If I may say this: I’ve been thinking of these times a lot lately and in that thinking have been reminded of the late 1960s and early 1970s when I was in my 30s and thus had an adult’s view of the situation then. (Not that you didn’t, but I am only able to speak of myself in this case.)

    I’ve been comparing those times with these times and find them somewhat similar in some ways: Specifically, that African American people rightfully want something that they are being denied; they are also willing to take a stand for it as something they are due.

    What has changed seems to me to be what it is African Americans seek. And I think in reading your post, you described what I was thinking. African Americans want the same increase in living standards as everyone else has, and they deserve it. Immigrants likely want similar things as Black do.

    I’ve read that Trump appeals to the “forgotten” and “left behind” poor white people. (Well, that’s the opinion of at least one or two writers. And, once again, I do not have references here. [Too much like writing a thesis or dissertation for me.]) So it’s entirely possible that the White people may also be thinking that they deserve something that they should be getting, much the same as the African Americans.

    Another thing I notice is, and here I will go off on a tangent re the police: Black people now arrested and/or even stopped by police do not turn into the once “totally silent, “don’t say a word, lest you anger the White man” people they used to be and were taught by parents to be. Nowadays, I think they tend to say what they think.

    (One Black man recently stopped and I guess “arrested” as he has a court case pending told me that when stopped by a policeman who asked him what he was doing “here”, said, “I’m going home” in a tone that was not disrespectful but was not submissive either, which did not go over well with the cop. The man said to me: Well, I WAS going home!

    I have to confess here that I know this person and was called to pick him up from the police station. I did not know who I was more upset with: The police who were so wrong in simply picking up a man who WAS on his way home; or the man himself who had to “open his mouth”. But I must admit that when I heard what he said, I also tho’t: Well, that wasn’t THAT bad; he wasn’t disrespectful. But he was not in a place where the police preferred him to be.

    The Police do not seem to take kindly to Black people who do not instantly become submissive. I’ve noticed this type of thing in other cases too. It seems to me that the late 1960s and early 1970s were about Blacks getting their civil rights; now it seems Blacks simply want the same ordinary, everyday rights others (here one may read White people) have.

    As to the economics of the situation that you so carefully and clearly explain, it seems to me that our economy has changed from Capitalism to Consumerism. Everything (as in all profits) has to “grow”; if it doesn’t “grow”, it’s no good. Everything must be “big”. Small business while the “ideal” is not really respected any more and is driven out of business by “box stores” that “consumer” everything around them. I’ve often tho’t that before this economy settles down and becomes whatever it’s going to be, the whole and entire economy will be owned by perhaps just a few companies. (I find myself thinking 1 to 5 companies will own everything there is to own.)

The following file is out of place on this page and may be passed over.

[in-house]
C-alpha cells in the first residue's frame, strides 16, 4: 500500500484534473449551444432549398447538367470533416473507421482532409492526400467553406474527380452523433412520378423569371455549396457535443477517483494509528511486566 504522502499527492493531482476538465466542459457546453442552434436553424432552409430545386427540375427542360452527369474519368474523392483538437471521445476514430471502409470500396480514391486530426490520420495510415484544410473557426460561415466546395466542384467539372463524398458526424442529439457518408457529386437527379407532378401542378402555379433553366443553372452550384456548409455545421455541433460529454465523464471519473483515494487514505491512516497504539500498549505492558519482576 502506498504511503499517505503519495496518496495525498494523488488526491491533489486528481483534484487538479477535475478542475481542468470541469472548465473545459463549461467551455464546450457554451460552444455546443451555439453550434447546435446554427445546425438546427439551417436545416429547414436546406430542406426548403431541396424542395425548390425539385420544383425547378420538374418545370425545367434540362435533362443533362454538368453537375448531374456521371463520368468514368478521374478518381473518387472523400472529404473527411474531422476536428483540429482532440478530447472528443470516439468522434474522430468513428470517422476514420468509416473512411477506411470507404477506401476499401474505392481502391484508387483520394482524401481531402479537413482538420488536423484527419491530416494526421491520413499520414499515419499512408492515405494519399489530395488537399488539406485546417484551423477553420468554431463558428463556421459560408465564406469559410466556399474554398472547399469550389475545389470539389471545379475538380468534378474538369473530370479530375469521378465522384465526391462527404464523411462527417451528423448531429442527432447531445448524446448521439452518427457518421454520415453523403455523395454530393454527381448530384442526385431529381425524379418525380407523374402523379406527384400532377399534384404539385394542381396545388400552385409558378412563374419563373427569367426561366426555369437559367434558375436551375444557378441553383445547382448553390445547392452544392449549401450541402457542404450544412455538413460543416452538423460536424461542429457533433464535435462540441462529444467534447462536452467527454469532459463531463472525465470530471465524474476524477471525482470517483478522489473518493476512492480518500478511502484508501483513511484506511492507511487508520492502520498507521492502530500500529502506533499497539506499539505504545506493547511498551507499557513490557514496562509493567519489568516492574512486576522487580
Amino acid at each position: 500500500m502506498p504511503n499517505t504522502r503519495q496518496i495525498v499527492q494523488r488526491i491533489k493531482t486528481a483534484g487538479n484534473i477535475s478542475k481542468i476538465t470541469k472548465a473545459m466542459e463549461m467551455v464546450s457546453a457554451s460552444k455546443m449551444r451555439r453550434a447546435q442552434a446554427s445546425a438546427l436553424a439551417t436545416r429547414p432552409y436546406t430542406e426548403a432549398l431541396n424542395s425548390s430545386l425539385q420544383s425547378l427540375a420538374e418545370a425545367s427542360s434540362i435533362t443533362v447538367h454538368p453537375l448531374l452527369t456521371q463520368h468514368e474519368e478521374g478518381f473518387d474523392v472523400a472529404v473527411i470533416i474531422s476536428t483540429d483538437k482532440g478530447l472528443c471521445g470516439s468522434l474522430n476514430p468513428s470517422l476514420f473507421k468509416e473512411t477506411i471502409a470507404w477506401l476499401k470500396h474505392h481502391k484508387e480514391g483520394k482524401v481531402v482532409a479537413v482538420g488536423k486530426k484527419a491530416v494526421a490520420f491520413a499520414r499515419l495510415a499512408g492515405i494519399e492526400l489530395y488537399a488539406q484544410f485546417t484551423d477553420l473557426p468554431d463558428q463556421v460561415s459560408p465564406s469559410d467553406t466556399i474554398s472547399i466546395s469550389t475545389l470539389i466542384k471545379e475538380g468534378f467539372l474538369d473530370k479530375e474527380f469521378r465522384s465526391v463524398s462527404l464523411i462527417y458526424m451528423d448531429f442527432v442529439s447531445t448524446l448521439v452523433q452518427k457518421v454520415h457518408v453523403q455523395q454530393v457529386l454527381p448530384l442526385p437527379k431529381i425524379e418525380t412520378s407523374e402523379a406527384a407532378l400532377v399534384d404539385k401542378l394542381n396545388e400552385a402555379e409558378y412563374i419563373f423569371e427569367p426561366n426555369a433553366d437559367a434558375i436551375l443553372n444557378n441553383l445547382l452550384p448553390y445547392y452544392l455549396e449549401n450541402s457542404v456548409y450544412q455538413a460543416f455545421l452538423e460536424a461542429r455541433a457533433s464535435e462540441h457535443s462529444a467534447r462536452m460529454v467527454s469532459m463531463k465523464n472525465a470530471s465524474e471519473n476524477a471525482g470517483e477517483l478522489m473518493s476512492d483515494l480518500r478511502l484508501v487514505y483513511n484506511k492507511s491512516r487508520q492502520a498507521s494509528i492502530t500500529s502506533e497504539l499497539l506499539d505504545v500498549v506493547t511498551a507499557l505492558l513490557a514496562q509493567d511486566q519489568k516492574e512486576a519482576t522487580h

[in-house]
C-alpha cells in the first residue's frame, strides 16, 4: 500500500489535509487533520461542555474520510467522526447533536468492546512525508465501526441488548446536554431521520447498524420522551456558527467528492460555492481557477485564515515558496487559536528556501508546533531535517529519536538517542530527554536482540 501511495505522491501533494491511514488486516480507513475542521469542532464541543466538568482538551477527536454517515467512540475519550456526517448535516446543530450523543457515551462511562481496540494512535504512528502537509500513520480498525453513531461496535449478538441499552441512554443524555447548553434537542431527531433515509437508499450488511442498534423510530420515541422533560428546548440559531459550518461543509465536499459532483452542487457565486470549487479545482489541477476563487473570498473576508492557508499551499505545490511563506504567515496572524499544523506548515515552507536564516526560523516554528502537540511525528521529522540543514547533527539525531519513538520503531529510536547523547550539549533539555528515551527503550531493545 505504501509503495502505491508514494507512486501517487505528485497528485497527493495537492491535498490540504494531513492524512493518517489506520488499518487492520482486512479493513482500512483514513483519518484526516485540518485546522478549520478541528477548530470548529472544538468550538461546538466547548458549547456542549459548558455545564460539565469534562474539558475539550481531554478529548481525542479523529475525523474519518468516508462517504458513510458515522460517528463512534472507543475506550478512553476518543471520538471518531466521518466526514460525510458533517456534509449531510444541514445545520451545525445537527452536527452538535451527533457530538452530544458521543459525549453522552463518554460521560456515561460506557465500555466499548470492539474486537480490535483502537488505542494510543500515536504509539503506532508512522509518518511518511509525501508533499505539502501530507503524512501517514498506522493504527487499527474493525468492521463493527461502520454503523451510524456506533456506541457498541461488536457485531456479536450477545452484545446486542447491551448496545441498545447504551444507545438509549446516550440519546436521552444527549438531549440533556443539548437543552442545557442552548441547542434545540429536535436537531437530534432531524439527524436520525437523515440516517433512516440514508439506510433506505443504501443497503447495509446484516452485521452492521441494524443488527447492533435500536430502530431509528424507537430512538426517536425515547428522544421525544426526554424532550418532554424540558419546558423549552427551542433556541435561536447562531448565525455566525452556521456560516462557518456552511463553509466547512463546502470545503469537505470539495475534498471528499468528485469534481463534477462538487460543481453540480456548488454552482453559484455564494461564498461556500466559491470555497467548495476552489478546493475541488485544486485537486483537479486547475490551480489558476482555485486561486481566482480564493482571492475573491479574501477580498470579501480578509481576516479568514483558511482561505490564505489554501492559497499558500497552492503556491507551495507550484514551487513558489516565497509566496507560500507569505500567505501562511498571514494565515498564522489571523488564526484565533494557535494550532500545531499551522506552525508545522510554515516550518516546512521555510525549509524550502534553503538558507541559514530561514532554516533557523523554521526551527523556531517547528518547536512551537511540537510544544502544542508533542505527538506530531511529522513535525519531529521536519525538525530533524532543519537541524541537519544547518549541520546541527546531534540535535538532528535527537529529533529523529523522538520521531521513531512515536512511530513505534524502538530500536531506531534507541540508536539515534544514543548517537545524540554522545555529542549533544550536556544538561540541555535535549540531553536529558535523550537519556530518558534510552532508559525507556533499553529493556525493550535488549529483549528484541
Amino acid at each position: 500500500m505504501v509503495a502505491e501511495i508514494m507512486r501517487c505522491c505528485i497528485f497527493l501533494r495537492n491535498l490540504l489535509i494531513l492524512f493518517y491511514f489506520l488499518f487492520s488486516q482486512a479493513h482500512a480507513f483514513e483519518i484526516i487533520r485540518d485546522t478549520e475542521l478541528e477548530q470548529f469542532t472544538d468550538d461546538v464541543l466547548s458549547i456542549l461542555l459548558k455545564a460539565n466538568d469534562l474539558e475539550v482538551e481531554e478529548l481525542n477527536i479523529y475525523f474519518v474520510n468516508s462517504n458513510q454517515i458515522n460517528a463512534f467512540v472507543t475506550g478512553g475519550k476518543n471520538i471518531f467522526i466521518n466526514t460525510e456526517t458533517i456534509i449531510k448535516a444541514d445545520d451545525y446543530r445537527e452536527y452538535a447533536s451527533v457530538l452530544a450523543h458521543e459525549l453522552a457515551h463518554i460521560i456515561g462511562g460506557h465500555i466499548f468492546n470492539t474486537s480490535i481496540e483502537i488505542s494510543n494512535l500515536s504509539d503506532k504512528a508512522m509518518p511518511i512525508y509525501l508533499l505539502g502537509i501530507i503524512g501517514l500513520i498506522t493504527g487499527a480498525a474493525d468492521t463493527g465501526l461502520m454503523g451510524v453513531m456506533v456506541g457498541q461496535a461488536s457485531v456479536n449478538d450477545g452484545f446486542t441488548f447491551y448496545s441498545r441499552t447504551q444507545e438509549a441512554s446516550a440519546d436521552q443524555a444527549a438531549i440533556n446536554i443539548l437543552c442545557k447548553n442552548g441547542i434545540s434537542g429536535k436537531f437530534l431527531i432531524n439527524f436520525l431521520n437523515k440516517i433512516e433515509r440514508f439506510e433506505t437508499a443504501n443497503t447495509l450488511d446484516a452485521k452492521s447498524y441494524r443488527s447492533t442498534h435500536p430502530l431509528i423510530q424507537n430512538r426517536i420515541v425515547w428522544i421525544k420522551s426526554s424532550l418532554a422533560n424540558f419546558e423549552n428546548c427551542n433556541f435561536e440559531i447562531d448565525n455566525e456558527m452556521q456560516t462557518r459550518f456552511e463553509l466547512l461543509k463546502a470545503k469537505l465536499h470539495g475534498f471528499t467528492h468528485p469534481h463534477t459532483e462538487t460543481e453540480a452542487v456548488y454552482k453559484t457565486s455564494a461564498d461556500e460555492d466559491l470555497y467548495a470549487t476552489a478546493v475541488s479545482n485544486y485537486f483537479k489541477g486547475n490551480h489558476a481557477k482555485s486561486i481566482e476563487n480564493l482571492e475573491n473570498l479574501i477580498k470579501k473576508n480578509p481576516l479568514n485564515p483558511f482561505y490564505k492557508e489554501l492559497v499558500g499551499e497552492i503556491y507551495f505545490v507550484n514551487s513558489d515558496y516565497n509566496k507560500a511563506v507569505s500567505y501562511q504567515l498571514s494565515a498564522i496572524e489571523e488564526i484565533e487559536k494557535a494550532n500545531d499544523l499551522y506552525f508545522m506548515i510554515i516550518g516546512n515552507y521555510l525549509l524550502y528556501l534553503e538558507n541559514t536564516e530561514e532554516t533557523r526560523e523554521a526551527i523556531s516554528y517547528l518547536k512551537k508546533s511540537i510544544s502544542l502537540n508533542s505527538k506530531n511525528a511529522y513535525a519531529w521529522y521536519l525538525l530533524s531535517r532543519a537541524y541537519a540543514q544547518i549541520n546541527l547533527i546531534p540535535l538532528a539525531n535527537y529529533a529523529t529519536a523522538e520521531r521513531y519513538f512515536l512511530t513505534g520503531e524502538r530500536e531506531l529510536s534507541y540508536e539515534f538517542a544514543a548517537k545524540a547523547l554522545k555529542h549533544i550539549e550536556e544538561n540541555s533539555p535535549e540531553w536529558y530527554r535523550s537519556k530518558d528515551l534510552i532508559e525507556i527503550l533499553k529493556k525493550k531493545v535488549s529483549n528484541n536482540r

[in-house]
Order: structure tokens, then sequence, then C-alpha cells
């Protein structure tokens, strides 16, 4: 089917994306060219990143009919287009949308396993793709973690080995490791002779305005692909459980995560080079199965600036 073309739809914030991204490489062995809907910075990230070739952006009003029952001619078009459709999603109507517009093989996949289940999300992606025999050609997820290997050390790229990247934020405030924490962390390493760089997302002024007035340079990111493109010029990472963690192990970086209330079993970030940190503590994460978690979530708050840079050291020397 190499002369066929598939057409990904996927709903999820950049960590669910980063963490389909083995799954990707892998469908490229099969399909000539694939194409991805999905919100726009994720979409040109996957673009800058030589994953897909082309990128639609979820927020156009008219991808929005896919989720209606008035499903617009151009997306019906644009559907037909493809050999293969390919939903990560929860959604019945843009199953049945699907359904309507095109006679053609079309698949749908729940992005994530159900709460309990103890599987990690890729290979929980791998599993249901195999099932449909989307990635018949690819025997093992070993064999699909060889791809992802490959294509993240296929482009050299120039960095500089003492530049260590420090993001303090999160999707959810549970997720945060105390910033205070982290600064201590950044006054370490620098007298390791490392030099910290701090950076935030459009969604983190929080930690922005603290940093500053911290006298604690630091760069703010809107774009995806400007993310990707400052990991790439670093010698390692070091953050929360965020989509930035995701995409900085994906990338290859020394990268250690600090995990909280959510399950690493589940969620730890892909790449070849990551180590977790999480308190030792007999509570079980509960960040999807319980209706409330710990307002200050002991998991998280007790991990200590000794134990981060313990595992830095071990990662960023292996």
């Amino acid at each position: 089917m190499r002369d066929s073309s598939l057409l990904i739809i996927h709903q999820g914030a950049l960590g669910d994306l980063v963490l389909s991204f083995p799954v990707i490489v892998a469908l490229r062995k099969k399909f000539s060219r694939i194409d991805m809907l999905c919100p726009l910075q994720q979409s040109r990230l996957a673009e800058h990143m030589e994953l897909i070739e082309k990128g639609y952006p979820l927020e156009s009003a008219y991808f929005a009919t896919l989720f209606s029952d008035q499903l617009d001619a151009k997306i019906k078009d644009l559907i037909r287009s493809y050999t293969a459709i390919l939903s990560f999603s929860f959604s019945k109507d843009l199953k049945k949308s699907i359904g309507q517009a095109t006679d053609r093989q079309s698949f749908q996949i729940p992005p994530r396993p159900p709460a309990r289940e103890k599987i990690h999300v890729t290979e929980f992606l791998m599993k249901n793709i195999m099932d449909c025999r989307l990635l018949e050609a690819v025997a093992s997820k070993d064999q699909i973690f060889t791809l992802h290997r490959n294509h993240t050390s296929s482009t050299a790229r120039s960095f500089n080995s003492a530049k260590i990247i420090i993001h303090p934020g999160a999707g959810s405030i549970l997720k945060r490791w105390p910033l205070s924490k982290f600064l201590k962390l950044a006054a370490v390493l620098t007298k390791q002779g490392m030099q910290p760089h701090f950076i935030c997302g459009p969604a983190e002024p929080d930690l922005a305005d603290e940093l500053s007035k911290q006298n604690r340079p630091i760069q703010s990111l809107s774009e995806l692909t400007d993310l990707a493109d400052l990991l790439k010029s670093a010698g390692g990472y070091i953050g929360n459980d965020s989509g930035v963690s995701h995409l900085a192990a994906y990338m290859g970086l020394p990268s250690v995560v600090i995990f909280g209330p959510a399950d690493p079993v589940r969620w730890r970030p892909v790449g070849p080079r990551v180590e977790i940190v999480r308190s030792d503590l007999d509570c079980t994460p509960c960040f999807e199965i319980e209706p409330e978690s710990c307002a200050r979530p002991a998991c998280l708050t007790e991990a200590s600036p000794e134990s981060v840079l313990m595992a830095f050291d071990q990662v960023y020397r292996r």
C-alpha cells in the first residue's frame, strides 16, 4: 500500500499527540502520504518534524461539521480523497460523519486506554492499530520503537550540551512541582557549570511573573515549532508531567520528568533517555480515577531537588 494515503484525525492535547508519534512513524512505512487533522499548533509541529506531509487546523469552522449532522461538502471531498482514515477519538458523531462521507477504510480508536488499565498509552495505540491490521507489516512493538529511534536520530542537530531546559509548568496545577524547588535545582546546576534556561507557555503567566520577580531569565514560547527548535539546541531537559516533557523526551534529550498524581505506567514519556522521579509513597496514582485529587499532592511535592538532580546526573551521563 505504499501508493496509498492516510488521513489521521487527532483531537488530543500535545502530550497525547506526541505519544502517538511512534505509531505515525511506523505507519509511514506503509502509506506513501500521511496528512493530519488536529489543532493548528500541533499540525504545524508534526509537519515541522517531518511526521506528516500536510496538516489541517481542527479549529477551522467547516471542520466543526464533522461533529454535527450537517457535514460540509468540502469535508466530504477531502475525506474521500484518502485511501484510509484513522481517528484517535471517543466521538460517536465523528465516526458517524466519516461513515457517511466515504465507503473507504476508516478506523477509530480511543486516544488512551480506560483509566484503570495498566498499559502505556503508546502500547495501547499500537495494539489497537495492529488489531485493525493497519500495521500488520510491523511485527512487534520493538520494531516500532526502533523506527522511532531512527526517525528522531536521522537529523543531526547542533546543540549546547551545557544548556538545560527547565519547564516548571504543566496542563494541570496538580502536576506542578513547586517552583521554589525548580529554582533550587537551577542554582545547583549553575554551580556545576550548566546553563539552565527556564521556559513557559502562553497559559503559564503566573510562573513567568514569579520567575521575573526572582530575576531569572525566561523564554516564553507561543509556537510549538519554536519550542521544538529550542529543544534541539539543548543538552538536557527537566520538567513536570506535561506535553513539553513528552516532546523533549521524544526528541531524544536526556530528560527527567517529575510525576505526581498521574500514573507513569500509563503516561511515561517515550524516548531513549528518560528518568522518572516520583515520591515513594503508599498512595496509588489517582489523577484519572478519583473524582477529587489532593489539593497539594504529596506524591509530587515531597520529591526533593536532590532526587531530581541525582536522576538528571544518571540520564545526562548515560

Something’s very wrong with the picture of the economy “growing” as it’s currently portrayed. (Furthermore and as a side issue that possibly does not belong here: The word “grow” up until recently has always been an intransitive verb; now it’s become a transitive verb and/or an adjective. And here I say “adjective” as most adverbs in our language are becoming obsolete among the last couple of generations. And I digress.)

    Something is wrong with the concept of continual “growth” in the economy; it almost an impossible thing as eventually there has to be some point at which “growth” stops. Growth stops in every other case/situation where growing takes place. There’s growth from a seed, into young age, to maturity, to old age, to death. Nothing seems to escape that pattern of growth.

    Why would the economy escape? It would seem to me that this whole “growth” business in regard to our economy must be rethought. In the re-thinking there may be a re-distribution of how the economy is spread out among the various groups.

    Perhaps what is going on in the Black Lives Matter movement is the first step in a restructuring of the economy (and thus a better sharing of “the pie” that is necessary.

    Again, perhaps on a tangent: Chaos theory may be at work here, not having yet reached the point where “new growth” begins to form from the chaos. (Again, I digress, I’m sure.)

    Some of the Central and South American (and even Eastern) countries have suffered from the 1% having 99% of the economy and the 99% sharing only 1%; this has been a disaster for these countries. Hopefully, with any sense and with any luck, the U.S. can learn from these countries and not make the same mistakes they have made.

    Your explanation/evaluation of the whole economy among the various groups is an excellent first step in figuring out what is wrong with the economy and race relations. Good job, Jim. MCS

    Comment by Mary S. — August 22, 2016 @ 2:59 pm